National Character Area 63

Oswestry Uplands - Summary and Headline Statements of Environmental Opportunity


The Oswestry Uplands National Character Area (NCA) is a small yet distinct landscape of steep-sided, flat-topped hills mainly of limestone and narrow, wooded valleys and streams. It forms the eastern edge of the Clwydian Hills which extend from Mid Wales. The area has strong Welsh cultural associations which blend into this western edge of Shropshire. The hills rise quite steeply from gentle foothills crossing into the Shropshire, Cheshire and Staffordshire Plain NCA and overlook Oswestry, a typical market town of the Welsh Marches. Much of the area is deeply rural with small, irregular fields, copses, shelterbelts and woodlands. Scattered farms and hamlets are reached by narrow, winding and usually deeply sunken lanes. As the land rises, the irregular field pattern changes to a more rectilinear one with lower, frequently trimmed hazel hedges.

Woodland covers 9 per cent of this NCA which also includes a short section of the River Ceiriog, a tributary of the River Dee, part of the internationally important River Dee and Bala Lake Special Area of Conservation designated for its rare watercourse vegetation. The land is predominantly used for pasture and supports an important local sheep and beef cattle industry, with arable land limited to the lower parts in the east. The area has a wooded character due to the many woodlands on hill tops and sides. Towards the south, extensive limestone quarries are present, both active and disused, the latter now mostly overgrown. The historic Offa’s Dyke Path National Trail winds across the western ridges, and associated hill forts on major summits, notably Old Oswestry, emphasise the turbulent history of this border area.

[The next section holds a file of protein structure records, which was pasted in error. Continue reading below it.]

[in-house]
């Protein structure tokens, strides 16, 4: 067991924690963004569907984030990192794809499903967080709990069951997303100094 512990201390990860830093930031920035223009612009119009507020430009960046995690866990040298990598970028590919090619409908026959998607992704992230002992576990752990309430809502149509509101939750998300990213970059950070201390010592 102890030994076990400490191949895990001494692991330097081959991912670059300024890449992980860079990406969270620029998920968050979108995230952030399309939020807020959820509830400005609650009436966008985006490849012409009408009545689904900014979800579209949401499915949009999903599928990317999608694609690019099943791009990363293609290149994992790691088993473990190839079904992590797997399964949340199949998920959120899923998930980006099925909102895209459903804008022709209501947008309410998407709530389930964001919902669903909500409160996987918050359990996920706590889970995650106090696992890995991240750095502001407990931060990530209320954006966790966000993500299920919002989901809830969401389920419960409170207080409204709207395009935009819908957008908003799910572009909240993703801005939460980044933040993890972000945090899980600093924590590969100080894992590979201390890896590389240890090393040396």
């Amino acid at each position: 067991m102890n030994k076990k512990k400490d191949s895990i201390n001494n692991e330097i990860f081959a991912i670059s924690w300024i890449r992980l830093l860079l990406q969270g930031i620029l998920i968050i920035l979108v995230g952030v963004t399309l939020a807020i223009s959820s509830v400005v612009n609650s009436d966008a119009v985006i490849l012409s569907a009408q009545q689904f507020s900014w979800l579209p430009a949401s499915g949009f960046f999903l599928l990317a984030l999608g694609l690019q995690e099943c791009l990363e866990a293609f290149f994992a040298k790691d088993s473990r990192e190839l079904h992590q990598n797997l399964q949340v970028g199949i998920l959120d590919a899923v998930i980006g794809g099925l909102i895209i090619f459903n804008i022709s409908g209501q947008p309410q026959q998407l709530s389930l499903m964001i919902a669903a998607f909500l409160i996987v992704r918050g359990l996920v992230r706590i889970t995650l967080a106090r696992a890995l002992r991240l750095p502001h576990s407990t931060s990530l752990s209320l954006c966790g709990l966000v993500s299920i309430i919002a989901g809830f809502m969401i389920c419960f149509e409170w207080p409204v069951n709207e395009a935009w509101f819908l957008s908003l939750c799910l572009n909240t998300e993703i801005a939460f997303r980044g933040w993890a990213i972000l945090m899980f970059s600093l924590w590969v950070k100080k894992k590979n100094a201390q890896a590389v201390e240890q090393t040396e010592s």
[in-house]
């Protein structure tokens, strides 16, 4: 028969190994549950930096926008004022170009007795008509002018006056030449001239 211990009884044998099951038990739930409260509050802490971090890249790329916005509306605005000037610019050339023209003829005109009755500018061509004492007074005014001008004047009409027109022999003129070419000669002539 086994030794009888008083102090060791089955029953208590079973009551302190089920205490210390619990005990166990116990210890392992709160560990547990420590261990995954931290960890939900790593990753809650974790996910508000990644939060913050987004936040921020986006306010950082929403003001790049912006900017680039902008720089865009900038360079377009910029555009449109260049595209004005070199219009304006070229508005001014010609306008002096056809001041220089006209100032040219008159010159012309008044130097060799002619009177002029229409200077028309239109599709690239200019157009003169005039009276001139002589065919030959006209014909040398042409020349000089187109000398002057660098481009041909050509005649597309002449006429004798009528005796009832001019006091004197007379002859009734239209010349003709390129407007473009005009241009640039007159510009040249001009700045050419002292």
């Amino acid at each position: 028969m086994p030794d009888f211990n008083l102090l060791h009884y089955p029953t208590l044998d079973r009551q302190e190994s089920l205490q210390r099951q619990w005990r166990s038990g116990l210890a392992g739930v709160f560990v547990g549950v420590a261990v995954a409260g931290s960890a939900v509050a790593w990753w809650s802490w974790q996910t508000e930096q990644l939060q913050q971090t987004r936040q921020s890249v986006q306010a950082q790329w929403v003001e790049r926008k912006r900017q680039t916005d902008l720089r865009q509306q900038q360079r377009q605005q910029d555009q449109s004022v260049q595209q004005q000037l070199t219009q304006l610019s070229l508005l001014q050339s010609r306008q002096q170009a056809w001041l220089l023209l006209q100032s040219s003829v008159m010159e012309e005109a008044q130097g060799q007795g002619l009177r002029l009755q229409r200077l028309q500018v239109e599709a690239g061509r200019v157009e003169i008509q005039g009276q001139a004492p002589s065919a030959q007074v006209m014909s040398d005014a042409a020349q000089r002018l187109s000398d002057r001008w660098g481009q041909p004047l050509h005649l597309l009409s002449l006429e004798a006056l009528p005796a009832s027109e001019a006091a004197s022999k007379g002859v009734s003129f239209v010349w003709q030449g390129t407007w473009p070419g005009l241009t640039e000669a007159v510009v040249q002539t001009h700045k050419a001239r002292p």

There is great potential to significantly expand key woodland and calcareous grassland habitats, securing environmental benefits which will help to ensure ecological connections across administrative boundaries and to improve soil quality and climate regulation, as well as enhancing biodiversity, tranquillity and sense of place. Future challenges for this NCA include ensuring that livestock farming maintains and enhances the character of the landscape. Continuing to provide outdoor recreational opportunities for local communities and managing wider visitor pressure will also be challenges, ensuring that increased access and travel do not erode the tranquillity of this special area.

Headline Statements of Environmental Opportunity (SEO)

See the Statements of Environmental Opportunity section for more details on the headlines listed below.


Protect and enhance the area’s distinctive and intricate historic landscape character – particularly its transitional character from the plains of Shropshire, Cheshire and Staffordshire into the uplands of Mid Wales, and its mosaic of pasture, woodlands and grasslands – to retain sense of place, enhance biodiversity networks and retain the area’s high tranquillity levels.


Protect the distinctive cultural and geological heritage resource across the National Character Area, from traditional buildings and industrial sites to the famous earthworks at Old Oswestry Hill Fort and Offa’s and Wat’s dykes, so that people can enjoy the recreational and educational benefits of this special area.


Sustainably manage the soils, productive farming, woodlands, streams, rivers and grasslands that contribute to the sense of place, maintaining viable long-term food production while enhancing water quality, water flow and climate regulation.